An Ancient Art

Tacitus, a well-respected historian and senator of the Roman Empire, is recorded as saying:

"The breastplate and the sword are not a stronger defense on the battlefield than eloquence is to a man amid the perils of prosecution."

As a matter of fact - if my memory and search engines serve me right - the man even wrote a book in defense of this characteristic that he so adored and sought to employ in his daily activities. Tacitus, along with many other ancient thinkers and speakers, viewed eloquence in speech and action as the key to unlocking true emotion; indeed, these men saw this form of persuasion as the only form of speaking and living, and, from what I can tell, despised the speech or lifestyle that betrayed their expectations. In the world of old and in the present world, eloquence has made its presence known and attempted to imbue the words of men with a captivating quality.

Eloquence is a quality that appeals to human nature. This much is evident when one takes a cursory glance at the annals of history. Paul recognized the power of improper words that would be brought before listeners in an eloquent manner. Many passages record his warnings about persuasive speakers, but his words to Timothy stand out the most in my mind, for he tells the young man:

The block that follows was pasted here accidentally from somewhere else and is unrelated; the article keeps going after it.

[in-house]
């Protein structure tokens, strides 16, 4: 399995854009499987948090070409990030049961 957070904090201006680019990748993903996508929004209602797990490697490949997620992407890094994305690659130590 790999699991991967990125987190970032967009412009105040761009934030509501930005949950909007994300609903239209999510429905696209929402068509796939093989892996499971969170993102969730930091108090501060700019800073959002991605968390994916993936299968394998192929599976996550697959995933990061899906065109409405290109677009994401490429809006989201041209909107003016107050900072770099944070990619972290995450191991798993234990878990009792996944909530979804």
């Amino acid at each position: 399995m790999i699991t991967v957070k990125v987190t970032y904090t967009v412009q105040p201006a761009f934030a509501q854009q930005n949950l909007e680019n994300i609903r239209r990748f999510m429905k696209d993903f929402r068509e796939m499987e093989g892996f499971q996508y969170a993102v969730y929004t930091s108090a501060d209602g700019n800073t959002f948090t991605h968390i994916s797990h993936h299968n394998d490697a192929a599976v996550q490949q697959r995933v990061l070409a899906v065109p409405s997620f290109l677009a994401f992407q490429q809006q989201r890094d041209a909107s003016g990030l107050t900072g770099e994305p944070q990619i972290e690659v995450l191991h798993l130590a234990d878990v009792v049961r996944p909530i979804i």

"For the time will come when [the brethren] will not endure sound doctrine, but according to their own desires, because they have itching ears, they will heap up for themselves teachers; and they will turn their ears away from the truth, and be turned aside to fables" (NKJV, II Tim. 4:3-4).

This is a familiar passage to many; it seems that Paul and the Spirit by which he spoke intended for these words to be familiar. The apostle recognized that men and women would, indeed, turn their own ears away from the truth, but he also recognized, as he says, that they would be "turned aside" to falsehood. In the great context of the passage, would it be improper to say that the eloquence of men would be used in a negative manner to convince brethren of the heresy that they were already leaning towards and consistently considering? Not at all, from my perspective.

Question, then! Eloquence is defined, fundamentally, as "fluent or persuasive speaking or writing." If you open Google and type in "define eloquence", this is the definition that you get. What role, based on this definition and your own thoughts, does eloquence have within the words, writings, and actions of those professing the Christian faith? When individuals stand before a congregation to encourage and teach them, should they be eloquent? When you and I try to talk to others about the great deeds of our Savior, should we be eloquent? What precedents do we see for eloquent behavior? Essentially, what role should eloquence play in the life of a Christian?